PROVIDENCE – The Center for Dynamic Learning is a nonprofit organization providing students who are not on track to success in their home high school with hands-on learning opportunities to get them there.

The goal is to prepare students for college and careers through teaching them workforce skills in science, technology, engineering, arts, mathematics and manufacturing classes.

Through classes at the CDL, students can receive high school credits as well as three college credits from Roger Williams University, AED/CPR/first aid certification, several OSHA certifications, and more.

Kevin Cunha, director of CTE, career readiness and workforce development for the CDL,  began the organization in the early 2000s with his wife Beth, the current executive director of the center in Providence.

Prior to becoming an educator for the CDL, Cunha worked as an engineer and scientist. Despite not being a certified teacher, he said he believes his skills and background benefit the program and students.

“A lot of the kids I work with have behavioral issues, some of them have ankle bracelets, they get in a lot of trouble, and I was that kid growing up,” Cunha said. “So I work really well with them.”

Cunha said when a student gets in trouble in high school, teachers will typically send them to the principal’s office for disciplinary action. That is often where the CDL steps in.

“These were the kids that were getting ready to be kicked out of school and I took them, and now they are going to college,” Cunha said. “To have kids that everybody said would never make it and all of a sudden they’re going to college or they’re going to a tech school now, they’ve overcome all these bad things in their lives. We work with the kids that everybody gives up on.”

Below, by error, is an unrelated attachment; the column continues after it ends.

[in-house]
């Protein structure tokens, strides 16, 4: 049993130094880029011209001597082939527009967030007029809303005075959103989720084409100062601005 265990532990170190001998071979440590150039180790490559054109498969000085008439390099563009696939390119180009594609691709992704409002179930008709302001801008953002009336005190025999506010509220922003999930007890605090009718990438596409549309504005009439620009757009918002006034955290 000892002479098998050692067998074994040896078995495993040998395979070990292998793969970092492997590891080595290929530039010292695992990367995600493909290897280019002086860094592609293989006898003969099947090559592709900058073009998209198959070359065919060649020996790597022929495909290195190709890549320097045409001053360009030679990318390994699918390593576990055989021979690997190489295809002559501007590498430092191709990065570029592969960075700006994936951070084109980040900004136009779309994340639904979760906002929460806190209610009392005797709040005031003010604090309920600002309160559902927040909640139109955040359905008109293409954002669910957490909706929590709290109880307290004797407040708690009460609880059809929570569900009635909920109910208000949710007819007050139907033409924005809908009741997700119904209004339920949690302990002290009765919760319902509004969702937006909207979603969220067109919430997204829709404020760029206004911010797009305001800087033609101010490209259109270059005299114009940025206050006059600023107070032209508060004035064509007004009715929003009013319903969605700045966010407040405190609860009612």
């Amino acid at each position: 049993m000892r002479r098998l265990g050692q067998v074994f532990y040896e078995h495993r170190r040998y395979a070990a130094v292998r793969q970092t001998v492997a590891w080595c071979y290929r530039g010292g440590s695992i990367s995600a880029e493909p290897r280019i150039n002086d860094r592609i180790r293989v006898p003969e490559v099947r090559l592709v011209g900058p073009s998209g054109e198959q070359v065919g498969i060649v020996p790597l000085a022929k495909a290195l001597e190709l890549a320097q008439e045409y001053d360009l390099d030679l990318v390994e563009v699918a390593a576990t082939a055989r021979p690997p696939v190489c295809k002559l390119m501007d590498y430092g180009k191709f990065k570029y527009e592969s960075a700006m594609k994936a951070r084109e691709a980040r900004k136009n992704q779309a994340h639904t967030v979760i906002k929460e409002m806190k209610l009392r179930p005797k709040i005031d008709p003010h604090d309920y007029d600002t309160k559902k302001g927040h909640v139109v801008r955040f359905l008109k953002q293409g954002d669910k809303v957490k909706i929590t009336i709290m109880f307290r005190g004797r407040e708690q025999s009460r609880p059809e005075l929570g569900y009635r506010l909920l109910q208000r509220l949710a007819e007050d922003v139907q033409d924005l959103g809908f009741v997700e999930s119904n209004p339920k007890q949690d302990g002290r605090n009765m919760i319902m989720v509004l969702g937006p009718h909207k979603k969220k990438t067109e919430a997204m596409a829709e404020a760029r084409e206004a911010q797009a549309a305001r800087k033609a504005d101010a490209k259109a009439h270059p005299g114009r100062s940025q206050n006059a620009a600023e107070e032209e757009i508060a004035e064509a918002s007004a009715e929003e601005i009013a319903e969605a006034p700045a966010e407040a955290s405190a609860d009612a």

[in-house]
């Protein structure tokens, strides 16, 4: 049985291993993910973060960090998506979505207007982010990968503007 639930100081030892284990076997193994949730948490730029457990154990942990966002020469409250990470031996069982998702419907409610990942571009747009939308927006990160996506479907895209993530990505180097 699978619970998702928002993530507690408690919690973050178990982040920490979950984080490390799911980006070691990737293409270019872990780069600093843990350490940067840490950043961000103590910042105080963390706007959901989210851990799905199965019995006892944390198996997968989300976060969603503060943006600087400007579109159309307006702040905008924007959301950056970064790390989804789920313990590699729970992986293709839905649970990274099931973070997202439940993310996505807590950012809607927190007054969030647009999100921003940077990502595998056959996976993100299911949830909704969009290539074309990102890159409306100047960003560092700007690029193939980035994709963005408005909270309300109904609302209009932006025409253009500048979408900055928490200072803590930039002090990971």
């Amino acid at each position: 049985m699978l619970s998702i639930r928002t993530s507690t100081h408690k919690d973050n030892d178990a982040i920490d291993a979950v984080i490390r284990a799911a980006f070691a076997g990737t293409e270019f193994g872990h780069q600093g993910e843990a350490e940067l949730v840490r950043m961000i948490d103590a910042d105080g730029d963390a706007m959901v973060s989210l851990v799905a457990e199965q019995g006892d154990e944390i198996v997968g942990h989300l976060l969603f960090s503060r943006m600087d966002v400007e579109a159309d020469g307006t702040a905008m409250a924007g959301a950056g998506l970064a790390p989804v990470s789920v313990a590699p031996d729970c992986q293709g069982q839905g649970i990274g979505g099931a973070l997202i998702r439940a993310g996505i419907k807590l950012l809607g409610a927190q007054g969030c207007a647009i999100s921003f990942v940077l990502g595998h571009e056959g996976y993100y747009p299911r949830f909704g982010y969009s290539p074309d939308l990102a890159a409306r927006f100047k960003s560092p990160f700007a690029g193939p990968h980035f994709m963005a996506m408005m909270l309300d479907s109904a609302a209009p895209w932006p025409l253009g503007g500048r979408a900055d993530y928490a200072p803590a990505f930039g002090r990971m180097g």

Cunha said working with troubled teens and helping them turn their lives around is what he loves the most and what he believes is the most important aspect of the CDL.

He said that he empathizes with the students due to him having a similar personal history. He said that if it were not for an engineer giving him a chance to work with him, he would not be where he is today.

“I was always getting in trouble, and I think I got arrested 12 times when I was a kid,” Cunha said. “When I met these young kids and they were always in trouble, I realized they were just like me.”

The CDL works with students from all over Rhode Island. Cunha said that the school receives a lot of support from elected leaders, including Pawtucket Mayor Donald Grebien, who he said is one of his biggest supporters.

“We’re working with kids from everywhere, Pawtucket, Woonsocket, Providence, you name it. I was recently on the phone with Don Grebien, and we have a lot of his kids in our program,” Cunha said. “He said that he thinks what we are doing is great and is so happy we are able to support Pawtucket students that are not on track to be successful in the future.”

Cunha said that 95 percent of students that attend the CDL end up attending college post graduation. Of that percentage, some 95 percent graduate college, a number that remains in the upper tier when compared to similar organizations, he said.

Giovanni Santiago, a Pawtucket native and former student of Cunha’s, said working with Cunha was a rewarding experience that gave him many opportunities and skills he will be able to use out of high school.

“It was nice being able to learn hands-on, and I’m very grateful I was able to go through this program,” Santiago said. “It was a great learning experience.”

Cunha said that at the end of the day, he knows the Center for Dynamic Learning is providing students with valuable skills for their future and becoming successful citizens.

“A part of being in our program is you have to promise you will give back,” Cunha said. “It doesn’t matter if you are in a chemistry program or mechanical engineering program, if it’s snowing you go shovel out an elderly lady next door’s driveway. I want them to do a great project, I want them to help the world, I want them to be better than society.”

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